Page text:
What to Do When You Can’t Sleep

As the temps drop outside, it can prove harder and harder to peel yourself out from under the cozy covers of your bed. We’ve all been a victim of the snooze button, especially when just 10 more minutes seems so attractive to our groggy selves. But how effective are those few extra minutes when you’re not able to sink into a deep sleep again? Can getting up and getting on with the day help your body feel better the rest of the day? Here, reasons why you may just want to think again about hitting that snooze button.

Should you get extra sleep, or stick to routine?

As tempting as it is, stop hitting the snooze button to try to sneak in a few extra minutes of sleep. When your alarm goes off, get up right away and stick to your morning routine. Going back to sleep for just a short time tells your body to start the sleep cycle all over again, so when the alarm goes off a second time you’ll feel even drowsier than you did before. This turns into a downward spiral, which results in feeling sleepy for up to four hours later. Instead, figure out the time you truly need to wake up by, and get out of bed when your alarm goes off. Waking up at the same time in the morning will cause you to feel tired at the same each night. Soon, your routine will be so, well, routine that you may not even need that alarm to open your eyes and start the day. What a dream!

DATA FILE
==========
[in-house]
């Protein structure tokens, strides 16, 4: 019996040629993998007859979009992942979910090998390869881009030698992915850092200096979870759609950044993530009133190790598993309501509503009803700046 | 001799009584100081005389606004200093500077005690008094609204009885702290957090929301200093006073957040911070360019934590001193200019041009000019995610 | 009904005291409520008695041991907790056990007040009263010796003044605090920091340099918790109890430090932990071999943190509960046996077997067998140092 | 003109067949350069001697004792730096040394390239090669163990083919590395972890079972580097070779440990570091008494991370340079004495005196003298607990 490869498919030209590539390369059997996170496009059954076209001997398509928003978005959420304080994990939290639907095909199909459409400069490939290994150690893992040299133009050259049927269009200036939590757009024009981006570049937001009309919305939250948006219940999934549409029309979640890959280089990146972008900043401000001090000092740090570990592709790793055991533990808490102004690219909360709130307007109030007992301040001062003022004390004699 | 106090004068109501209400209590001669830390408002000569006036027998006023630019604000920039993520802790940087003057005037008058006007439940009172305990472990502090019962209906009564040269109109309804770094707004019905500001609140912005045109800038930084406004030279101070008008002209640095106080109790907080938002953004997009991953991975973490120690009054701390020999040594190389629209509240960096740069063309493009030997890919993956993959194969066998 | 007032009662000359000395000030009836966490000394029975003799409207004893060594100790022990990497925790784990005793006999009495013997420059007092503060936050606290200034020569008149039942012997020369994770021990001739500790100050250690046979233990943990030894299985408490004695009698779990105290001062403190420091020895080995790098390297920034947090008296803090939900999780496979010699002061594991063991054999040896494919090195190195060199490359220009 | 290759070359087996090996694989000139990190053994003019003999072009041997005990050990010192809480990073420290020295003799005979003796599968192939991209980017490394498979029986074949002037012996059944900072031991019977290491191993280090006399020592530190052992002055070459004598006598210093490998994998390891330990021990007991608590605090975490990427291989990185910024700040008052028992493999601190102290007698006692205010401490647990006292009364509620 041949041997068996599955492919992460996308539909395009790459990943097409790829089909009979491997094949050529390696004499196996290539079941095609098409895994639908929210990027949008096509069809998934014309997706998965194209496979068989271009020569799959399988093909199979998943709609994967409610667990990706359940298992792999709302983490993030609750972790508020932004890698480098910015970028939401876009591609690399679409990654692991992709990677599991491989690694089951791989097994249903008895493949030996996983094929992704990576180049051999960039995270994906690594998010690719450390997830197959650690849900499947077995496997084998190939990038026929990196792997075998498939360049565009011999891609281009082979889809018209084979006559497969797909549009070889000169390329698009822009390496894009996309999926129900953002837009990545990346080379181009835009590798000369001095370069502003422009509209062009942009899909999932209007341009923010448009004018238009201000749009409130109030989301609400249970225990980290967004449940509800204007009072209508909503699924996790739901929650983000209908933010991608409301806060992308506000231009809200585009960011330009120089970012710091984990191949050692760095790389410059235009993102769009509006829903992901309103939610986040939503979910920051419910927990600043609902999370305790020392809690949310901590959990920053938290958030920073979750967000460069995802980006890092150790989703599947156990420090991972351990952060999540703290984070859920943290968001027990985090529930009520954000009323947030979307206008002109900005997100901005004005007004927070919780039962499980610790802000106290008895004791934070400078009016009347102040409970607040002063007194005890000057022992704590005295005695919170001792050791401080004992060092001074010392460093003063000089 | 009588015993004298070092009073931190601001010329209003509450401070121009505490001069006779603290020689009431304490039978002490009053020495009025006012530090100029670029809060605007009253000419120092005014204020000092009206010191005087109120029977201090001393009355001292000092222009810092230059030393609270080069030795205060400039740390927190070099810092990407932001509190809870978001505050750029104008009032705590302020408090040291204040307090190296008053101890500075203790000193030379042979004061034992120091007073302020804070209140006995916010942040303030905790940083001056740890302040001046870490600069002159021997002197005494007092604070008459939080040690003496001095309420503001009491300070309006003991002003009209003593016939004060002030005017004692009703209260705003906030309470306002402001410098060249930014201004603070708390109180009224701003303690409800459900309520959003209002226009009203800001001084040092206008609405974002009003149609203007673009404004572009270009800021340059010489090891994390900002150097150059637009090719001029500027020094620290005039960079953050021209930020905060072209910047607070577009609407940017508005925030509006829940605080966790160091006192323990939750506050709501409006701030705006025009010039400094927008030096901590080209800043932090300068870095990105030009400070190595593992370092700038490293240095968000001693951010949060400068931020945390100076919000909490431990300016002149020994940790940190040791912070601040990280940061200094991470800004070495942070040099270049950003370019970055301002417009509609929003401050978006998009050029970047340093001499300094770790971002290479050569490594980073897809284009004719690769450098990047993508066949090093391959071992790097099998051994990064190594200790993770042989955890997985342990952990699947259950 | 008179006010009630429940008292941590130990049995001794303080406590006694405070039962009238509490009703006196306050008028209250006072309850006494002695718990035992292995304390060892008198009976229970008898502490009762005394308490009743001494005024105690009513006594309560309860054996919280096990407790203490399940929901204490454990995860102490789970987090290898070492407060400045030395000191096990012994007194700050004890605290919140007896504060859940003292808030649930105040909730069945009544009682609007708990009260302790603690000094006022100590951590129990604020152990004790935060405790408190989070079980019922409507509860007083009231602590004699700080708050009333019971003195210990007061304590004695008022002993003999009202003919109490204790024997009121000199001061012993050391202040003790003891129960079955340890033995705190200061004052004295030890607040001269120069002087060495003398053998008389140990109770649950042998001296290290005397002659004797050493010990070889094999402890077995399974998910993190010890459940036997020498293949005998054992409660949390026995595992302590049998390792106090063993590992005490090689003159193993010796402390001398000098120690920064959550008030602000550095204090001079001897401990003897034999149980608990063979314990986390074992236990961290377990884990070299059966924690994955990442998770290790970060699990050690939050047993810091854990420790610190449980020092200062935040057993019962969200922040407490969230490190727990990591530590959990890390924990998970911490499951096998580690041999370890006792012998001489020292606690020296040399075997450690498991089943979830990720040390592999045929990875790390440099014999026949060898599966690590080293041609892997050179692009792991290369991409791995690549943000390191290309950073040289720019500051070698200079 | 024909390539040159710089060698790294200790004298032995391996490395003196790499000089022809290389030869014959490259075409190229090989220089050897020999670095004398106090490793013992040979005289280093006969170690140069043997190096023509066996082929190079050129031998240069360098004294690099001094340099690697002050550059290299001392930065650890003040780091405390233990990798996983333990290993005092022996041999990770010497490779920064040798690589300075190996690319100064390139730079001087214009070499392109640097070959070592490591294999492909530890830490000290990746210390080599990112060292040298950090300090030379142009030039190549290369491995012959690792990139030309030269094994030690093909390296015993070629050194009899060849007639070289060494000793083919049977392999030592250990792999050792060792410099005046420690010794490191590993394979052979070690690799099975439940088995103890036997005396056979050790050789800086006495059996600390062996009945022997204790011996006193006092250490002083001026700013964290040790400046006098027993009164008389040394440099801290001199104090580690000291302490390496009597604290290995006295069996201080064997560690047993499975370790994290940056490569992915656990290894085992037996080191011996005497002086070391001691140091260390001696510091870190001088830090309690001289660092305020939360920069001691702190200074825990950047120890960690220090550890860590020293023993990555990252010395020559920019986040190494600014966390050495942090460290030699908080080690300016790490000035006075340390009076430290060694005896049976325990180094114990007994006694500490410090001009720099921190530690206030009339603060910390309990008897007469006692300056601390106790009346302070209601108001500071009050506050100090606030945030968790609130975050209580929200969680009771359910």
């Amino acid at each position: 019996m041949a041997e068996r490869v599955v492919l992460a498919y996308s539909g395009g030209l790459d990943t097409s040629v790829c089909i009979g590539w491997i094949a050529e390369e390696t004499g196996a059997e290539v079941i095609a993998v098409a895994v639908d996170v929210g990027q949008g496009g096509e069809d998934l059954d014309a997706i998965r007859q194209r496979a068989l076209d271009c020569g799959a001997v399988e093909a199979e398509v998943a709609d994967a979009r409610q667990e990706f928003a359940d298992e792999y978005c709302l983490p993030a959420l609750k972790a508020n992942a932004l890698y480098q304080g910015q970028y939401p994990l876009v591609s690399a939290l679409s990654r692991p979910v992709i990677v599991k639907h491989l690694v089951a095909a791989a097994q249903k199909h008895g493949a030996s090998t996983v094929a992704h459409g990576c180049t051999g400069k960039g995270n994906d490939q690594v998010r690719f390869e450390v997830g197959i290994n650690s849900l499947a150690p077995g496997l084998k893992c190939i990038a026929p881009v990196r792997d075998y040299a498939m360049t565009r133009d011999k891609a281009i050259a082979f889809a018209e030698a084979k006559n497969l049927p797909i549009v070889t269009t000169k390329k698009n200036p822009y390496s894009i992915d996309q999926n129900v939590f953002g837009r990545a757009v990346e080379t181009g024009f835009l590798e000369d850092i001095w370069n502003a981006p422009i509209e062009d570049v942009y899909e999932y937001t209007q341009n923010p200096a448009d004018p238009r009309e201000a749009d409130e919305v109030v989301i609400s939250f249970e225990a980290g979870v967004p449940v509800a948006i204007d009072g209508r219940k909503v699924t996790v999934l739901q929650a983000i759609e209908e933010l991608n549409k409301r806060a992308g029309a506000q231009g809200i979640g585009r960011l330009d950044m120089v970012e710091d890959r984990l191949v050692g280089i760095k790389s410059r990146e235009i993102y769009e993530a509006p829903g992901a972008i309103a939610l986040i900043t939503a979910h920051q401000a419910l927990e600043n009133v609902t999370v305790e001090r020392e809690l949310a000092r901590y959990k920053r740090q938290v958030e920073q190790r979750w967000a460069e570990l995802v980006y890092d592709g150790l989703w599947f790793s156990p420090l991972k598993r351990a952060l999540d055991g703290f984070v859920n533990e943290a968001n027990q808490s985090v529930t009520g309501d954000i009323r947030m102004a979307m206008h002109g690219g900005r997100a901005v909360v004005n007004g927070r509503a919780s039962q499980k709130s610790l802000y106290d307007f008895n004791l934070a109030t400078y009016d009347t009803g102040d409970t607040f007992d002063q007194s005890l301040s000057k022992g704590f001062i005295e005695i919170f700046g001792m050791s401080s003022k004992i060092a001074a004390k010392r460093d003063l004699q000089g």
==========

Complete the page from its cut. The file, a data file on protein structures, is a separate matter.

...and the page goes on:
Hitting snooze might seem idyllic in the moment, but don’t let your brain tell yourself you’ll feel more rested with a few more seconds of sleep. When you hit snooze and drift off, your sleep cycle starts all over again. So when the alarm sounds off a second time, you’ll be in an even deeper sleep than you were originally, which causes you to feel even groggier. 

Plus, the more times you hit snooze, the more tired and confused you’ll feel. In fact, research has found this type of sleep inertia can persist for two to four hours after you’ve woken up. In other words, fight what your body is telling you and just get up. You’ll feel a lot better than you would in two hours if you hit snooze.

Setting a strict routine each a.m. can mean the difference between getting to work on time or being late for the big meeting. Before you go to bed, make a list of your morning routine or the tasks you want to accomplish the next day. Having something to do and knowing what must get done will act as motivation to get up on time. If you continue to wake up feeling drowsy, try setting your alarm a few minutes later or earlier to track your natural wake cycle.